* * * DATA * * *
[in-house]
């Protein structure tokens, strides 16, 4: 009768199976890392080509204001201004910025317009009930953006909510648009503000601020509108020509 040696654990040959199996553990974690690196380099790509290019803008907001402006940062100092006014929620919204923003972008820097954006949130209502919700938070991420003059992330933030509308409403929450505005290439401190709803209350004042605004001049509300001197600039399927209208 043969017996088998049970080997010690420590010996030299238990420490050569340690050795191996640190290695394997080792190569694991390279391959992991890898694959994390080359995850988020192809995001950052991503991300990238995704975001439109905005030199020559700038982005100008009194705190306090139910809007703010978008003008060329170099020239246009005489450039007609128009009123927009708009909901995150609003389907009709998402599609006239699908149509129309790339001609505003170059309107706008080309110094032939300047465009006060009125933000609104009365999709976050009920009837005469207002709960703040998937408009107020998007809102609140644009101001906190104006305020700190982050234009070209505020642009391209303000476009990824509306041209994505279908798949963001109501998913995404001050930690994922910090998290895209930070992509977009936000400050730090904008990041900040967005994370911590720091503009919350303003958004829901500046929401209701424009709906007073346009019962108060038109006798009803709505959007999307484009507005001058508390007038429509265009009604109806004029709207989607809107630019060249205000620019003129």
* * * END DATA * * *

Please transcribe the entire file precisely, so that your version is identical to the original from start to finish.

[in-house]
């Protein structure tokens, strides 16, 4: 009768199976890392080509204001201004910025317009009930953006909510648009503000601020509108020509 040696654990040959199996553990974690690196380099790509290019803008907001402006940062100092006014929620919204923003972008820097954006949130209502919700938070991420003059992330933030509308409403929450505005290439401190709803209350004042605004001049509300001197600039399927209208 043969017996088998049970080997010690420590010996030299238990420490050569340690050795191996640190290695394997080792190569694991390279391959992991890898694959994390080359995850988020192809995001950052991503991300990238995704975001439109905005030199020559700038982005100008009194705190306090139910809007703010978008003008060329170099020239246009005489450039007609128009009123927009708009909901995150609003389907009709998402599609006239699908149509129309790339001609505003170059309107706008080309110094032939300047465009006060009125933000609104009365999709976050009920009837005469207002709960703040998937408009107020998007809102609140644009101001906190104006305020700190982050234009070209505020642009391209303000476009990824509306041209994505279908798949963001109501998913995404001050930690994922910090998290895209930070992509977009936000400050730090904008990041900040967005994370911590720091503009919350303003958004829901500046929401209701424009709906007073346009019962108060038109006798009803709505959007999307484009507005001058508390007038429509265009009604109806004029709207989607809107630019060249205000620019003129």